Sunday, December 09, 2007
When People are Big and God is Small
On the way to church this morning, Katie was in the car of front of me. At the stoplight I made sure to keep the enjoyment of my tunes to myself lest Katie (or anyone else) see through a rear-view mirror a humiliating view of me singing along.
The fear of man, the desire to be accepted and thought well of by other people, is common to us all. In this book Welch defines the fear of man like this: a fear of exposure or humiliation, a fear of rejection or ridicule, or a fear of physical attack or oppression. In one way or another, every human being struggles with this.
The central thesis of Welch’s argument is: “Regarding other people, our problem is that we need them (for ourselves) more than we love them (for the glory of God.)." If this person will accept me, if this person thinks I am okay, if I can be identified with this person, then I feel good about who I am. If they reject me, though, or do not give me the attention I feel I deserve, then that will just prove me to be the loser I suspected I was all along. When that occurs, our lives and thoughts begin to center on gaining the acceptance of that person, and other people become what Welch calls “person-idols.” As a result, we find ourselves “in bondage, controlled by others and feeling empty". "What or who you need will control you”.
The remedy for this sin: He must increase, while we must decrease. Realize and remember that seeking acceptance from others is often just a desire for self-glory. We must care more for the praise of God than the praise of men. Secondly, grow in the fear of the Lord. “If the gaze of man awakens fear in us, how much more so the gaze of God. If we feel exposed by people, we will feel devastated before God." See Christ as so glorious that we forget about our perceived needs.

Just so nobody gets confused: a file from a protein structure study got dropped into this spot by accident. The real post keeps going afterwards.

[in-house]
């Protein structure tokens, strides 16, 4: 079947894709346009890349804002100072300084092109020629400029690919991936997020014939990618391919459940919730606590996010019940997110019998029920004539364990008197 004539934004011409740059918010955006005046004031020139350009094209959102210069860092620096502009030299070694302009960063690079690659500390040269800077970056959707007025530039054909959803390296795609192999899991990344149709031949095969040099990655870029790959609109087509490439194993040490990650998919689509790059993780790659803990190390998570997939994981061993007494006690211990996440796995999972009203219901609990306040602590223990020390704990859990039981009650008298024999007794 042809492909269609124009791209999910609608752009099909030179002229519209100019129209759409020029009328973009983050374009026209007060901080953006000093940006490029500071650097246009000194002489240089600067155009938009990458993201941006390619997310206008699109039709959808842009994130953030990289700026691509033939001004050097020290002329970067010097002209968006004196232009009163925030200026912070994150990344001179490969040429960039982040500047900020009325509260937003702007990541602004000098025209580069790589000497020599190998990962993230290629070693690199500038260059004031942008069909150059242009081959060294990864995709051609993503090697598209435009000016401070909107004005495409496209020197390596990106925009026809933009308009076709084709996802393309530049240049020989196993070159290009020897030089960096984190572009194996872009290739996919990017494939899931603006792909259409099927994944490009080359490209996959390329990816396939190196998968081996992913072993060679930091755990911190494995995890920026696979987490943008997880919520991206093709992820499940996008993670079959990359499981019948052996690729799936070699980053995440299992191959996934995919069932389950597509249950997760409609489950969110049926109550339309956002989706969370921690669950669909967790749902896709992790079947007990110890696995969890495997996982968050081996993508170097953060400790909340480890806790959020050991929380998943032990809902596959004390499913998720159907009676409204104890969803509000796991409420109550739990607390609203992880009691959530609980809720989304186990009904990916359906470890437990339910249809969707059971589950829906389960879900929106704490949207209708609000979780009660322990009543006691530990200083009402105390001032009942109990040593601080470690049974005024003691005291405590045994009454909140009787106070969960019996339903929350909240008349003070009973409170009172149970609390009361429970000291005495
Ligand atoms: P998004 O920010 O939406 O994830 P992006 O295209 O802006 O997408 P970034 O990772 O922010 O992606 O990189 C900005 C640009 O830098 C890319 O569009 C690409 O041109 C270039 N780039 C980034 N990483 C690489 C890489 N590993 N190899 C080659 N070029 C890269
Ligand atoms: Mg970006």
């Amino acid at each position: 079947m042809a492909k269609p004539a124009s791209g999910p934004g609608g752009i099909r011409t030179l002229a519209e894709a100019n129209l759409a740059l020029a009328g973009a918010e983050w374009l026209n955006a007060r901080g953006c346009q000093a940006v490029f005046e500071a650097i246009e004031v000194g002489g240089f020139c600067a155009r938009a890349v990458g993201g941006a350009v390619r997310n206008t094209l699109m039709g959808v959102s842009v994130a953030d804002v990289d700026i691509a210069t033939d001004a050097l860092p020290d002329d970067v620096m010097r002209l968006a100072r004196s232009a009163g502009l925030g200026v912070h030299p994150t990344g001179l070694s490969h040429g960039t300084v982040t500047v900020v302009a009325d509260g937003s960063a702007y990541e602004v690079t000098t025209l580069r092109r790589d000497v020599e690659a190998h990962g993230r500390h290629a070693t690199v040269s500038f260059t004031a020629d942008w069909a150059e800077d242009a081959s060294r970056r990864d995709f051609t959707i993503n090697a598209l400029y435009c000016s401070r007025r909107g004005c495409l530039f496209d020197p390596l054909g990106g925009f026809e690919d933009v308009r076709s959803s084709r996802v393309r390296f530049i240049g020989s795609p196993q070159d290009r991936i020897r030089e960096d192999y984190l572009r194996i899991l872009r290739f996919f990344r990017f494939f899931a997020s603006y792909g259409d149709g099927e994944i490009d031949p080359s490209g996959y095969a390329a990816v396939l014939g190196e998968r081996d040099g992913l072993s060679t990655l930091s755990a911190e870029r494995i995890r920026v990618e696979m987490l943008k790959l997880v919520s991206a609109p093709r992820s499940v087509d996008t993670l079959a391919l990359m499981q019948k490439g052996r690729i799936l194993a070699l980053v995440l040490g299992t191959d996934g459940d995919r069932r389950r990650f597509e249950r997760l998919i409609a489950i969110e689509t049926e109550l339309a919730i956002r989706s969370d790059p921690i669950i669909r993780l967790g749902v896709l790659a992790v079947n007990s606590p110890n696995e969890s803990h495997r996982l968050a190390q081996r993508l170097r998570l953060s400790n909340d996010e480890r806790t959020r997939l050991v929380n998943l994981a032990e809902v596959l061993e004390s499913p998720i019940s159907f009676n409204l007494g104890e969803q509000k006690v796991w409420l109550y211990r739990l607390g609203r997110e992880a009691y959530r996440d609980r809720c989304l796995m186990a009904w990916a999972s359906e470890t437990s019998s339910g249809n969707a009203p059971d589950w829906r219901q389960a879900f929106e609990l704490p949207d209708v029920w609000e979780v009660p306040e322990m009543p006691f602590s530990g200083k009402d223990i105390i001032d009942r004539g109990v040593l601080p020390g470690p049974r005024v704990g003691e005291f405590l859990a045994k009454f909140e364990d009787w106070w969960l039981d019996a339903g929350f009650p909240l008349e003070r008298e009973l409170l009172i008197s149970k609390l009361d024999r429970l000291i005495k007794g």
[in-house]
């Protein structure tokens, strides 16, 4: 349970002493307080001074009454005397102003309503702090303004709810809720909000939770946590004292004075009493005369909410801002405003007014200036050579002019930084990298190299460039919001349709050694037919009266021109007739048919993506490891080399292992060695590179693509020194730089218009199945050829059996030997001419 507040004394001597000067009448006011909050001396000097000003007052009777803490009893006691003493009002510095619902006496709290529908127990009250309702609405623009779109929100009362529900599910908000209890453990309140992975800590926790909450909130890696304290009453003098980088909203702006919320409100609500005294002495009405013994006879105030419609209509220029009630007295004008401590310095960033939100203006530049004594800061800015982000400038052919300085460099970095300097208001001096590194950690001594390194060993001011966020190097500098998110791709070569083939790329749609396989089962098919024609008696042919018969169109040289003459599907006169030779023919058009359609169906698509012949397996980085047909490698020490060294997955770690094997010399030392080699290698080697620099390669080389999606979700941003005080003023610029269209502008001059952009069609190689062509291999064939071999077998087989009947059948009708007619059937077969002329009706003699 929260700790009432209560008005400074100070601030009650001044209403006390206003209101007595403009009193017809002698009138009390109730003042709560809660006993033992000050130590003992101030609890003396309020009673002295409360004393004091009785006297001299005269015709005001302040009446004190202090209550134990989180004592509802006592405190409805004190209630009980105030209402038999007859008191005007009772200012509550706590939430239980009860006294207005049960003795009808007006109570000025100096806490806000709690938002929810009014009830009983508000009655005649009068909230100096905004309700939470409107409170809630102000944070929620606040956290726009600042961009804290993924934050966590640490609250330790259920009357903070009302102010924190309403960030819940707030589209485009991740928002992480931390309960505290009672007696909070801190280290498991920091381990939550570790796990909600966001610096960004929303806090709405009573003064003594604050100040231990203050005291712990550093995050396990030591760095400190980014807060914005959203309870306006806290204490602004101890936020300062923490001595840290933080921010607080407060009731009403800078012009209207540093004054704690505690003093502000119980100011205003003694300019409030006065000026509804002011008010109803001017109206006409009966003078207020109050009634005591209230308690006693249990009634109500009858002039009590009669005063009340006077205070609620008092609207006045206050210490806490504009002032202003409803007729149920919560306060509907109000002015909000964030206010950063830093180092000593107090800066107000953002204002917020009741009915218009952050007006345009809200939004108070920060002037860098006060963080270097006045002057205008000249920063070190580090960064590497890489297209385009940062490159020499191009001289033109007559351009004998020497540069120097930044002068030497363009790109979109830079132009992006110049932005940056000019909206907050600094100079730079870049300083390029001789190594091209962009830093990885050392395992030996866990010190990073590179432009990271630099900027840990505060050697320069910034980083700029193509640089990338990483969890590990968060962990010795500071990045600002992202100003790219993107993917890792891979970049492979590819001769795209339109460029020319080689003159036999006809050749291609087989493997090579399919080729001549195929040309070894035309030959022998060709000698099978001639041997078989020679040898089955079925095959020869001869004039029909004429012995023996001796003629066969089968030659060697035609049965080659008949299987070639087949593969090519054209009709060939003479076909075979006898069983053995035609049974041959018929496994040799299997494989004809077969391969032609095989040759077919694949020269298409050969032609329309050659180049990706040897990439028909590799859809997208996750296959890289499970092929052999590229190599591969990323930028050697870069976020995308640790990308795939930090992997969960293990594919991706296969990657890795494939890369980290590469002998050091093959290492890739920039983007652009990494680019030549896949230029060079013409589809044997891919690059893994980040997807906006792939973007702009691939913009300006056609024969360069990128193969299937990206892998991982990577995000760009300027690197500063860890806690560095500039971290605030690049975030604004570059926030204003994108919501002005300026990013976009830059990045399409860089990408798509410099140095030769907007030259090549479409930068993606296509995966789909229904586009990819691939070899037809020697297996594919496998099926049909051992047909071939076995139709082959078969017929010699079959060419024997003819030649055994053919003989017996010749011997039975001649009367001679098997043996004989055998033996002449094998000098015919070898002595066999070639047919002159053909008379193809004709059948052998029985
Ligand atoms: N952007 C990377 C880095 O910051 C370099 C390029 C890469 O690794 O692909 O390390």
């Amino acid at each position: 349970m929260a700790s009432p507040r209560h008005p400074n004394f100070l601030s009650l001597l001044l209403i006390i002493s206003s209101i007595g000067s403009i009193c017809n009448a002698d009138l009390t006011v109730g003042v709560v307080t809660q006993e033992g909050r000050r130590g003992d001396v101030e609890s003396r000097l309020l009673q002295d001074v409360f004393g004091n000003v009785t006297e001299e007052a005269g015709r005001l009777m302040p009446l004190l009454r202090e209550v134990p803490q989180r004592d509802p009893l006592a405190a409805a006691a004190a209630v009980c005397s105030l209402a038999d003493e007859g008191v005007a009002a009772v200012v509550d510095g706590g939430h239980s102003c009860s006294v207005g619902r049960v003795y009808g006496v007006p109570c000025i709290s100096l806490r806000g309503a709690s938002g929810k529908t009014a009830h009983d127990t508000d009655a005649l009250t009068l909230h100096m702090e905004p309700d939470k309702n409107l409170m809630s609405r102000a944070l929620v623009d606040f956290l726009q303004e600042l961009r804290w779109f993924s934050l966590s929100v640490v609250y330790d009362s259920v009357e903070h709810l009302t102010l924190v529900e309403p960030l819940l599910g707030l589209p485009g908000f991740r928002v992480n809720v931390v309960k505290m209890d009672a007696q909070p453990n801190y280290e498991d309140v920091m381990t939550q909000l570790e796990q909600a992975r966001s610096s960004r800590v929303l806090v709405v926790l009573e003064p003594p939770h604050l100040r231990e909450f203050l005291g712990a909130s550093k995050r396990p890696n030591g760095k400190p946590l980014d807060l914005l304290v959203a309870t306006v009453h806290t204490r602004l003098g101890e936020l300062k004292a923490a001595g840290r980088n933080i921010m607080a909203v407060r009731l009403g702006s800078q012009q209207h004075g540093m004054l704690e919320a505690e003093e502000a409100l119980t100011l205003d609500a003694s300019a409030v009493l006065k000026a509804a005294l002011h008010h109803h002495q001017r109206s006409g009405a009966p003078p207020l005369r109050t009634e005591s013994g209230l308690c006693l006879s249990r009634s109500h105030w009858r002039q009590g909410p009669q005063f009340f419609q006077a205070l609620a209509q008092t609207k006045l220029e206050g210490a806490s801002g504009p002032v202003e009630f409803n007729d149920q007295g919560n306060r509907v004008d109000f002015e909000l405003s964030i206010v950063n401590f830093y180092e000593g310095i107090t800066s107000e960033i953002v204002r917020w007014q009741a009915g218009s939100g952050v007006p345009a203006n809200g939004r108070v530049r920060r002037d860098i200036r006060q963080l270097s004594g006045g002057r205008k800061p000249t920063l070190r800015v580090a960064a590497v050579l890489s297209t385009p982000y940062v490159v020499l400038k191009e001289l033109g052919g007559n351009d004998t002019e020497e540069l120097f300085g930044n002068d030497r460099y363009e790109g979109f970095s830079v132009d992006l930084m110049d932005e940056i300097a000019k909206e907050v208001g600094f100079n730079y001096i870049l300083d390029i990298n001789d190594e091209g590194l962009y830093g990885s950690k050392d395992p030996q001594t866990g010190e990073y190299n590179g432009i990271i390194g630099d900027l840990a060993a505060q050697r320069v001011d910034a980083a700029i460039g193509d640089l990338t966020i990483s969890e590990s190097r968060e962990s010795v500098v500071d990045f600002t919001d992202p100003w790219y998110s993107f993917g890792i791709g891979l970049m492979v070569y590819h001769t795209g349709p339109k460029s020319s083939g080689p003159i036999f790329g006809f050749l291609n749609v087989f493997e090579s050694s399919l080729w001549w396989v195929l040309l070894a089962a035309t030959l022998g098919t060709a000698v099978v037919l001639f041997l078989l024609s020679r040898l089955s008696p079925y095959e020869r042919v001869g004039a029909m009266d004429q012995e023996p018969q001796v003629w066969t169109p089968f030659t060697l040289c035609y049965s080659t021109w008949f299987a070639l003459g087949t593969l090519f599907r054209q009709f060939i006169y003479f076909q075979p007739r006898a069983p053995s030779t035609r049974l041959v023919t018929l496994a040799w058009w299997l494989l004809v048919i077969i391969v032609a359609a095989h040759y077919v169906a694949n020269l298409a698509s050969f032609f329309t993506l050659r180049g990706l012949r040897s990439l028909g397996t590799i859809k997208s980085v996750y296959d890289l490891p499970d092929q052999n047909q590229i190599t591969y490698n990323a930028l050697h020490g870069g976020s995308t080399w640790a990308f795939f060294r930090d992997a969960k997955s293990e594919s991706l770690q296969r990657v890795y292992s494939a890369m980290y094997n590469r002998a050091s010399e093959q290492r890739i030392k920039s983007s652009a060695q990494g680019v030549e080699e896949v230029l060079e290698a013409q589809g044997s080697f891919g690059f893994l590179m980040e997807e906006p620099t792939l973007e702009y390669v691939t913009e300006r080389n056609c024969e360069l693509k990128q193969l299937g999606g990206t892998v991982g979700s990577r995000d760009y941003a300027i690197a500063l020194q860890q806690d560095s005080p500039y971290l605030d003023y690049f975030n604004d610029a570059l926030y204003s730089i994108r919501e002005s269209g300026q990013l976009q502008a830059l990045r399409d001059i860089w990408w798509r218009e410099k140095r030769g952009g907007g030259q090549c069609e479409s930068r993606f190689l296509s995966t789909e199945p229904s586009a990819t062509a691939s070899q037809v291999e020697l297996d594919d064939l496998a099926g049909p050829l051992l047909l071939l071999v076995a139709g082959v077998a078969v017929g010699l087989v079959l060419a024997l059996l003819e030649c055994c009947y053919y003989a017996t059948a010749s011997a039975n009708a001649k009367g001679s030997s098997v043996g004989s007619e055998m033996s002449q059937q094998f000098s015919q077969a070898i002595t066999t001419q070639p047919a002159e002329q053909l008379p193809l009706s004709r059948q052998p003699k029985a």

What, then, is a healthy need for people and when is needing other people sinful? The answer is in the motive. So long as the need is centered on us (to feel good about ourselves), the need for other people is sinful. Healthy relationships with other people are built on recognizing that we exist to make the image of God (compassionate, gracious, faithful) more visible. Bottomline: "need other people less, love other people more."
I especially recommend this book for teenagers who seem most caught up in peer pressure, but Welch does speak to us all here. It's available for checkout in the church library.